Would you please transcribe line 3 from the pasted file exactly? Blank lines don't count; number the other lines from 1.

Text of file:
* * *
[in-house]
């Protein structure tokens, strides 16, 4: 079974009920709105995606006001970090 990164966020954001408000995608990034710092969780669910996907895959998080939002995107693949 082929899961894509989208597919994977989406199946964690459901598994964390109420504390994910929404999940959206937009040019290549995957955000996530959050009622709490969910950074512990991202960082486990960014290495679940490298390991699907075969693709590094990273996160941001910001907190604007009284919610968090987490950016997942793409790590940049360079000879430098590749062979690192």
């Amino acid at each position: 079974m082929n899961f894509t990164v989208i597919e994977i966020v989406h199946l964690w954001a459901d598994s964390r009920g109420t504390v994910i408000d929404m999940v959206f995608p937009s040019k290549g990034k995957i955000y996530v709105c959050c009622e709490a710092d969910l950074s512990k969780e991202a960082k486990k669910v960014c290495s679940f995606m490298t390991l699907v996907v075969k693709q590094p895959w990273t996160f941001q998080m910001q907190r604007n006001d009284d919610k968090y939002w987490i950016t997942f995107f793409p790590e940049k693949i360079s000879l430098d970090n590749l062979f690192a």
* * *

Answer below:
């Amino acid at each position: 079974m082929n899961f894509t990164v989208i597919e994977i966020v989406h199946l964690w954001a459901d598994s964390r009920g109420t504390v994910i408000d929404m999940v959206f995608p937009s040019k290549g990034k995957i955000y996530v709105c959050c009622e709490a710092d969910l950074s512990k969780e991202a960082k486990k669910v960014c290495s679940f995606m490298t390991l699907v996907v075969k693709q590094p895959w990273t996160f941001q998080m910001q907190r604007n006001d009284d919610k968090y939002w987490i950016t997942f995107f793409p790590e940049k693949i360079s000879l430098d970090n590749l062979f690192a």